Thermal Throttling of the SynQuacer chip?

I was wondering if there has been any further development of accessing the processor’s thermal sensors on the Developerbox from userland. We are interested in using the Developerbox in a somewhat unique configuration and were hoping we could a) remove the heatsink (necessitating us monitoring the temperature), and b) possbily reduce the clock frequency. It turns out that the normal methods for doing this aren’t supported in the kernel yet. CPUpower and lm-sensors do not apper to be supported by the board. According to several rumors, there are 7 thermal sensors on the processor itself. However, aside from some mention of using them in “secureland” (i.e. Trusted Execution Environment or TEE) for possible use as entropy sources, I can’t seem to find any information out about the thermal sensors.I can’t seem to find a good datasheet or info on this, and haven’t heard back when I contacted Socionext using their online form.

This leads me to ask the following questions here (in hopes that someone can answer them):

  1. Does the Socionext self-throttle? Most modern CPUs have some form of thermal throttling and voltage protection. The Raspberry Pi 3 has self-throttling capabilities which I believe uses the same core (I know that particular SOC implementations vary by vendor, I’m just trying to find information on this subject). What we’d really like to do is remove the heatsink and run the CPU without the heatsink for some testing, but we’re very hesitant to do that if this will damage the chip.

  2. Is there a way to change the clock frequency of the CPU? I’d like to underclock it to reduce the heat generated? again, cpufreq/cpupower don’t seem supported, and we’d like to run it at a lower frequency from boot time anyways. Looking over the EDK2 source doesn’t seem to yield any insight into this, but I may be looking in the wrong place.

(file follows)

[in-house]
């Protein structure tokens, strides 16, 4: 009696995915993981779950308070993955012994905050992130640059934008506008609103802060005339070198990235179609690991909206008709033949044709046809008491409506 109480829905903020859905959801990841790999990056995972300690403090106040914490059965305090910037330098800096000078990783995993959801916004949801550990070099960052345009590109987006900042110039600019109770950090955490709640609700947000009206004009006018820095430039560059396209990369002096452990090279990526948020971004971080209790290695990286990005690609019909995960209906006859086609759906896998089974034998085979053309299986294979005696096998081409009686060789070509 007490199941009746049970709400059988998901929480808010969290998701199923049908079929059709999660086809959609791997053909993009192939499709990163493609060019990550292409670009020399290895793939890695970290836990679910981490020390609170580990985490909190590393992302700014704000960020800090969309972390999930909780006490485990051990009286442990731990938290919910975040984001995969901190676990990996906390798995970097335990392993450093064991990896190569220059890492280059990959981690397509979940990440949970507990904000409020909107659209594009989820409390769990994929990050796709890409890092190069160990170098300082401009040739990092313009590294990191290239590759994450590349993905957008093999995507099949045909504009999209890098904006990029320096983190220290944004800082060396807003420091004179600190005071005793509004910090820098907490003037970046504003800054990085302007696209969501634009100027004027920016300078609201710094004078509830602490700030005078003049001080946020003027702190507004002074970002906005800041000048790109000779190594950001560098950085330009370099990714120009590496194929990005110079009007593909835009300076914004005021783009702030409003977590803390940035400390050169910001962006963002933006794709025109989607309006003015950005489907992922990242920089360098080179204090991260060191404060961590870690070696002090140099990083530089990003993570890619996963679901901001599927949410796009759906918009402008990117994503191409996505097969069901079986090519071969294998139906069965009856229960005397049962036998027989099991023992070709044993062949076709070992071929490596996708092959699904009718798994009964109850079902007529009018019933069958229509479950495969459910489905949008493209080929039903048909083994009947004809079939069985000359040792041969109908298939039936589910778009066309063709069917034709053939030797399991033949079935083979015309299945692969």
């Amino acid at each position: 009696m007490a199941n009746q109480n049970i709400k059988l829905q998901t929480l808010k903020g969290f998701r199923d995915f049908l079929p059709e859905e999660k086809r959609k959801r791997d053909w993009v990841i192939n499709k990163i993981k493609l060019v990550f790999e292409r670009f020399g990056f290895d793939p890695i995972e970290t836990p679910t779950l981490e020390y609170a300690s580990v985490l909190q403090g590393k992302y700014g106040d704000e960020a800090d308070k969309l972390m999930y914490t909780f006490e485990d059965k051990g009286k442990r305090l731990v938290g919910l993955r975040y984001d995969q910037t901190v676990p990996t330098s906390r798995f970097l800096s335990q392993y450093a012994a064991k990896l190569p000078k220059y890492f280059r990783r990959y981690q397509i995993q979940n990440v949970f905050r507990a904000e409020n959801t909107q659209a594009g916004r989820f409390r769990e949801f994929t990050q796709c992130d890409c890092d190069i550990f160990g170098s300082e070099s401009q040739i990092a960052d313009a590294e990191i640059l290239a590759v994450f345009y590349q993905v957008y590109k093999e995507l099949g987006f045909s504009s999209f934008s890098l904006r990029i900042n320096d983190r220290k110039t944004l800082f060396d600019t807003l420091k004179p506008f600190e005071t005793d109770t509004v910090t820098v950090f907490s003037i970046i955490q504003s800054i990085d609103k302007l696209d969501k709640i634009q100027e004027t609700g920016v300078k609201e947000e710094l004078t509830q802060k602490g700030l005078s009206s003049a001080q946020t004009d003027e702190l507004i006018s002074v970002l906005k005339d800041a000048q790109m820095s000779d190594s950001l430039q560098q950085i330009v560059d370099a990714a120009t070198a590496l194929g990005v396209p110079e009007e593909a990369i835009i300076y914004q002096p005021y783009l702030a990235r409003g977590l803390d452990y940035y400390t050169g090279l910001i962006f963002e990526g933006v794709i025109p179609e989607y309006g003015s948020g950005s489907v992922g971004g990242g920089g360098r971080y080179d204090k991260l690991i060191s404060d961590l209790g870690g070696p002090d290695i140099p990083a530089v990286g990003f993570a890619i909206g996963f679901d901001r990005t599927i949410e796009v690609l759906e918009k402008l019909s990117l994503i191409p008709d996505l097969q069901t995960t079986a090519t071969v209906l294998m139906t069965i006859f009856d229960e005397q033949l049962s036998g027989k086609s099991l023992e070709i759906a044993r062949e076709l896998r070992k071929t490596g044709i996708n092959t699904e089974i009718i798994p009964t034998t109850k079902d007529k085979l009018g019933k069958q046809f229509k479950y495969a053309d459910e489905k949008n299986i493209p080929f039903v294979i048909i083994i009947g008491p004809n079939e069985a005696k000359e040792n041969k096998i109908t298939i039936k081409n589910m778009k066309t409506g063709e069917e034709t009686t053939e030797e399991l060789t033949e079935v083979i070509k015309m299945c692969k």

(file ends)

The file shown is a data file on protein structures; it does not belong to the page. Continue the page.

Any help would be appreciated!
Very Respectfully,
Samuel Mantravadi

The SoC is designed such that (with it’s modest heatsink) it is not thermally over committed and can run all cores at full speed at all times. Thus there is no need for self-throttling and AFAIK there is no mechanism to reduce the CPU speeds. In fact even hot-unplugging them doesn’t actually save any power compared to leaving them idle. Of course unplugging them does shield them from the scheduler though (e.g. if you have a busy system you can take 6 cores offline to reduce the load in each cluster). Having said that I remember some bugs in the hot-plug paths (not sure they can reattach properly) so if you wanted to reduce power consumption this way you might have to use cgroups instead.

Daniel, thanks for the info! That said, we are exploring cgroups (specifically LXD) for part of our solution for restricting core load. However, one real thing we are concerned about is heat. If we removed the heatsink, would there be a possibility that we could damage the chip? We would like to measure the temperature on the top of the chip itself, but again, don’t want to damage the processor.

Ultimately, yes, there is a risk of harm doing this. I can’t easily assess how much risk I’m afraid but there is defintely a risk there. I think the thermal design for whatever enclosure you are contemplating needs to cope with dissipating a continuous 5W from the SoC whilst keeping the package temperature at a sensible level.

Thanks for the info. Dissapating 5w from the SOC should give us a figure of merit for our calculations. We might be able to come up with a setup that would suffice for our application. Thanks!